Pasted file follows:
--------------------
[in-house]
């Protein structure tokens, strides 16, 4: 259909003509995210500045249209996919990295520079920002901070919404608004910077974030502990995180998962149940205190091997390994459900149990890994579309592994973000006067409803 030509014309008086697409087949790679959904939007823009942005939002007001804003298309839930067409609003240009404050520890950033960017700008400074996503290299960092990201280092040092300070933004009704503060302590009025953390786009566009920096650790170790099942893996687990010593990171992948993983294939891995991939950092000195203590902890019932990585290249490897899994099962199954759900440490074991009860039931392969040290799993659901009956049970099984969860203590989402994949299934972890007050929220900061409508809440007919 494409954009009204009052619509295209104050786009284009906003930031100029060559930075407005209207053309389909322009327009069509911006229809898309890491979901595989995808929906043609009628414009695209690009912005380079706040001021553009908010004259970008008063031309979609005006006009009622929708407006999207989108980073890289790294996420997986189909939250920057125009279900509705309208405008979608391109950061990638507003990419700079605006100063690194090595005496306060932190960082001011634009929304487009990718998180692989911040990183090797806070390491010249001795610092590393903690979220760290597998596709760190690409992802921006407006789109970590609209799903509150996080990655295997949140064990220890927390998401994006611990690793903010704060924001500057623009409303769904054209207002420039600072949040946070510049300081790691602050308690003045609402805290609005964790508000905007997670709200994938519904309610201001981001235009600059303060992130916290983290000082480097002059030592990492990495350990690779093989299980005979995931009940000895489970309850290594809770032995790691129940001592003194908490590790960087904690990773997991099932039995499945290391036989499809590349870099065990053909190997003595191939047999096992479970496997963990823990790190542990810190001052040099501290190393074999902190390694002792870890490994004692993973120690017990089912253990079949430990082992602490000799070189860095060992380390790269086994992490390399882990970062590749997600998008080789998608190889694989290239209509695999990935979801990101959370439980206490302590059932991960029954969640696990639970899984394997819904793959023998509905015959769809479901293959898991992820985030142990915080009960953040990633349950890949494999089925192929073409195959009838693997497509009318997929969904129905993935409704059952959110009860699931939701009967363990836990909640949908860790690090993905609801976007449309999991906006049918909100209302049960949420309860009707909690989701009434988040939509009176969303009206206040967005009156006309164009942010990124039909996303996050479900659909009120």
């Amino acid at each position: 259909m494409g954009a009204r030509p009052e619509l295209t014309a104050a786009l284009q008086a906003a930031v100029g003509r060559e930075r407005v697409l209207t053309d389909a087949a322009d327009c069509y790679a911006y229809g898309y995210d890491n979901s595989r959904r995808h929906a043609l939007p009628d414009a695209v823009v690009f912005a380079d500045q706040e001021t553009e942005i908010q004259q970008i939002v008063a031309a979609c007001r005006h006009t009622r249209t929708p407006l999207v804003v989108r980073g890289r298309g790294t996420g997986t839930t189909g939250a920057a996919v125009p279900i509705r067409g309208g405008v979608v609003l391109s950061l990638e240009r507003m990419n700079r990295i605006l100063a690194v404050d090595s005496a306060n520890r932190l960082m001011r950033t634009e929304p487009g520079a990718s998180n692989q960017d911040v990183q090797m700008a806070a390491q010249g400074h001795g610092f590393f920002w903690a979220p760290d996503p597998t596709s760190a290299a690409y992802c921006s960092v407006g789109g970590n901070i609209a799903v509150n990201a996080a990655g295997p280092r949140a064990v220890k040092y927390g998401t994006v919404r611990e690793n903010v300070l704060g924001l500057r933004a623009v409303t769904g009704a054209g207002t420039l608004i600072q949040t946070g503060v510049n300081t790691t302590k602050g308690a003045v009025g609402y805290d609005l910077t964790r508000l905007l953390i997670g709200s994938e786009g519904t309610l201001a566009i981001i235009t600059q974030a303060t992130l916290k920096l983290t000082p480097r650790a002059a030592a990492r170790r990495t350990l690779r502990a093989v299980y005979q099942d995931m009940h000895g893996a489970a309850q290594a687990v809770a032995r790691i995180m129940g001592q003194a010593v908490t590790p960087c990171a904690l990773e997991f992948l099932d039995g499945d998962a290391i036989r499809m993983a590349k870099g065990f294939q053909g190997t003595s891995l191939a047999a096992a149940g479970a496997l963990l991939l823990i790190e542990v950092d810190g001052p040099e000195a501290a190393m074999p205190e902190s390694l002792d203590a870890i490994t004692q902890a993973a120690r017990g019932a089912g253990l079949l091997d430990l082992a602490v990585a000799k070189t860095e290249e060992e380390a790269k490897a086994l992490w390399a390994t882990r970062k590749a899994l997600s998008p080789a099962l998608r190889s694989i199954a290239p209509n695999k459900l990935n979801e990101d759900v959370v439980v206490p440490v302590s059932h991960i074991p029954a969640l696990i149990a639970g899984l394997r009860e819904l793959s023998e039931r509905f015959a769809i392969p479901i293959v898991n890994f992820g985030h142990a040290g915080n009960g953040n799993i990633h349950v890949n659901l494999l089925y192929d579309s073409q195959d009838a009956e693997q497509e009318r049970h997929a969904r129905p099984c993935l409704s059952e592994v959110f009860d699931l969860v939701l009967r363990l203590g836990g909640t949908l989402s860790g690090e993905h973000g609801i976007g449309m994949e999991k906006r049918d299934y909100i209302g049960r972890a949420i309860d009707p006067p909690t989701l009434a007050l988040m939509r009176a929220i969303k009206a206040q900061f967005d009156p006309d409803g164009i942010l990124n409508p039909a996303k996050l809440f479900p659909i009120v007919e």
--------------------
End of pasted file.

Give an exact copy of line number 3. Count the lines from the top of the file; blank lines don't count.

């Amino acid at each position: 259909m494409g954009a009204r030509p009052e619509l295209t014309a104050a786009l284009q008086a906003a930031v100029g003509r060559e930075r407005v697409l209207t053309d389909a087949a322009d327009c069509y790679a911006y229809g898309y995210d890491n979901s595989r959904r995808h929906a043609l939007p009628d414009a695209v823009v690009f912005a380079d500045q706040e001021t553009e942005i908010q004259q970008i939002v008063a031309a979609c007001r005006h006009t009622r249209t929708p407006l999207v804003v989108r980073g890289r298309g790294t996420g997986t839930t189909g939250a920057a996919v125009p279900i509705r067409g309208g405008v979608v609003l391109s950061l990638e240009r507003m990419n700079r990295i605006l100063a690194v404050d090595s005496a306060n520890r932190l960082m001011r950033t634009e929304p487009g520079a990718s998180n692989q960017d911040v990183q090797m700008a806070a390491q010249g400074h001795g610092f590393f920002w903690a979220p760290d996503p597998t596709s760190a290299a690409y992802c921006s960092v407006g789109g970590n901070i609209a799903v509150n990201a996080a990655g295997p280092r949140a064990v220890k040092y927390g998401t994006v919404r611990e690793n903010v300070l704060g924001l500057r933004a623009v409303t769904g009704a054209g207002t420039l608004i600072q949040t946070g503060v510049n300081t790691t302590k602050g308690a003045v009025g609402y805290d609005l910077t964790r508000l905007l953390i997670g709200s994938e786009g519904t309610l201001a566009i981001i235009t600059q974030a303060t992130l916290k920096l983290t000082p480097r650790a002059a030592a990492r170790r990495t350990l690779r502990a093989v299980y005979q099942d995931m009940h000895g893996a489970a309850q290594a687990v809770a032995r790691i995180m129940g001592q003194a010593v908490t590790p960087c990171a904690l990773e997991f992948l099932d039995g499945d998962a290391i036989r499809m993983a590349k870099g065990f294939q053909g190997t003595s891995l191939a047999a096992a149940g479970a496997l963990l991939l823990i790190e542990v950092d810190g001052p040099e000195a501290a190393m074999p205190e902190s390694l002792d203590a870890i490994t004692q902890a993973a120690r017990g019932a089912g253990l079949l091997d430990l082992a602490v990585a000799k070189t860095e290249e060992e380390a790269k490897a086994l992490w390399a390994t882990r970062k590749a899994l997600s998008p080789a099962l998608r190889s694989i199954a290239p209509n695999k459900l990935n979801e990101d759900v959370v439980v206490p440490v302590s059932h991960i074991p029954a969640l696990i149990a639970g899984l394997r009860e819904l793959s023998e039931r509905f015959a769809i392969p479901i293959v898991n890994f992820g985030h142990a040290g915080n009960g953040n799993i990633h349950v890949n659901l494999l089925y192929d579309s073409q195959d009838a009956e693997q497509e009318r049970h997929a969904r129905p099984c993935l409704s059952e592994v959110f009860d699931l969860v939701l009967r363990l203590g836990g909640t949908l989402s860790g690090e993905h973000g609801i976007g449309m994949e999991k906006r049918d299934y909100i209302g049960r972890a949420i309860d009707p006067p909690t989701l009434a007050l988040m939509r009176a929220i969303k009206a206040q900061f967005d009156p006309d409803g164009i942010l990124n409508p039909a996303k996050l809440f479900p659909i009120v007919e």